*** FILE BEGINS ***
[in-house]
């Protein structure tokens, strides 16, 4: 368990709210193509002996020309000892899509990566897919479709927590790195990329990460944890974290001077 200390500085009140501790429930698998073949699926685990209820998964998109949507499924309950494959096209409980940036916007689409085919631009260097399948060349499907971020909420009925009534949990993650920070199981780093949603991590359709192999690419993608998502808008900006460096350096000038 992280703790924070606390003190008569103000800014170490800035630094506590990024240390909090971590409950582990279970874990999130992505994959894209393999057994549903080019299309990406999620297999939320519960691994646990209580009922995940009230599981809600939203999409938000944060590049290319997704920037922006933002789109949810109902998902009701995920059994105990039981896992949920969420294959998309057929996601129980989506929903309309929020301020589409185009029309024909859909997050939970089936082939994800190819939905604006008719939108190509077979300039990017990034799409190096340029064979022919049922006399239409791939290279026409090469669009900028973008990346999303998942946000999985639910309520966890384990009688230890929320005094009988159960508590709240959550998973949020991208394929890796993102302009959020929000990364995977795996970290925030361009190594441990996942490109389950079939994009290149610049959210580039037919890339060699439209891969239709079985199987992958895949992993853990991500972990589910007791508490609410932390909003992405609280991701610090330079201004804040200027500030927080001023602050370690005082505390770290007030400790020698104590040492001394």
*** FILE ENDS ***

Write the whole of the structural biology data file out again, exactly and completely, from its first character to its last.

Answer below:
[in-house]
């Protein structure tokens, strides 16, 4: 368990709210193509002996020309000892899509990566897919479709927590790195990329990460944890974290001077 200390500085009140501790429930698998073949699926685990209820998964998109949507499924309950494959096209409980940036916007689409085919631009260097399948060349499907971020909420009925009534949990993650920070199981780093949603991590359709192999690419993608998502808008900006460096350096000038 992280703790924070606390003190008569103000800014170490800035630094506590990024240390909090971590409950582990279970874990999130992505994959894209393999057994549903080019299309990406999620297999939320519960691994646990209580009922995940009230599981809600939203999409938000944060590049290319997704920037922006933002789109949810109902998902009701995920059994105990039981896992949920969420294959998309057929996601129980989506929903309309929020301020589409185009029309024909859909997050939970089936082939994800190819939905604006008719939108190509077979300039990017990034799409190096340029064979022919049922006399239409791939290279026409090469669009900028973008990346999303998942946000999985639910309520966890384990009688230890929320005094009988159960508590709240959550998973949020991208394929890796993102302009959020929000990364995977795996970290925030361009190594441990996942490109389950079939994009290149610049959210580039037919890339060699439209891969239709079985199987992958895949992993853990991500972990589910007791508490609410932390909003992405609280991701610090330079201004804040200027500030927080001023602050370690005082505390770290007030400790020698104590040492001394």